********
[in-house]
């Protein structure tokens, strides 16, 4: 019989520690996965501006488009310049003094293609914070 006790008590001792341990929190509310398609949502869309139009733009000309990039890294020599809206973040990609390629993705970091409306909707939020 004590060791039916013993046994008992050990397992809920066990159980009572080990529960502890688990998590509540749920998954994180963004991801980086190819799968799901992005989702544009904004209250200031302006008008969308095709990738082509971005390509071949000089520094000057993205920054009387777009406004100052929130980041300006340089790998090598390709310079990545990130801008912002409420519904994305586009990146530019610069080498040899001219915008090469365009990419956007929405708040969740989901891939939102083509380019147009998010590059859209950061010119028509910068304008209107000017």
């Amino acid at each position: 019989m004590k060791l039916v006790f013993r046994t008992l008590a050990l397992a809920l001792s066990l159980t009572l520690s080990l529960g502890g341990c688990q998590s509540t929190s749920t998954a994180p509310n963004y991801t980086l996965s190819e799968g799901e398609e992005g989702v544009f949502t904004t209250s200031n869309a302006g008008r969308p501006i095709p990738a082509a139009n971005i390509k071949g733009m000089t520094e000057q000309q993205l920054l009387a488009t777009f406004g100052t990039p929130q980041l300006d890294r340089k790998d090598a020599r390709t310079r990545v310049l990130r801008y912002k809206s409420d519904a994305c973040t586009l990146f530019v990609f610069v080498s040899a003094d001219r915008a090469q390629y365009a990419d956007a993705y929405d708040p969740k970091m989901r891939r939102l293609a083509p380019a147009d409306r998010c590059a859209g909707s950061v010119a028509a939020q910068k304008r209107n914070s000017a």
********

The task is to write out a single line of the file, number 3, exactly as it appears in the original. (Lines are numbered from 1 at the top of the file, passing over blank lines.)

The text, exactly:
């Amino acid at each position: 019989m004590k060791l039916v006790f013993r046994t008992l008590a050990l397992a809920l001792s066990l159980t009572l520690s080990l529960g502890g341990c688990q998590s509540t929190s749920t998954a994180p509310n963004y991801t980086l996965s190819e799968g799901e398609e992005g989702v544009f949502t904004t209250s200031n869309a302006g008008r969308p501006i095709p990738a082509a139009n971005i390509k071949g733009m000089t520094e000057q000309q993205l920054l009387a488009t777009f406004g100052t990039p929130q980041l300006d890294r340089k790998d090598a020599r390709t310079r990545v310049l990130r801008y912002k809206s409420d519904a994305c973040t586009l990146f530019v990609f610069v080498s040899a003094d001219r915008a090469q390629y365009a990419d956007a993705y929405d708040p969740k970091m989901r891939r939102l293609a083509p380019a147009d409306r998010c590059a859209g909707s950061v010119a028509a939020q910068k304008r209107n914070s000017a």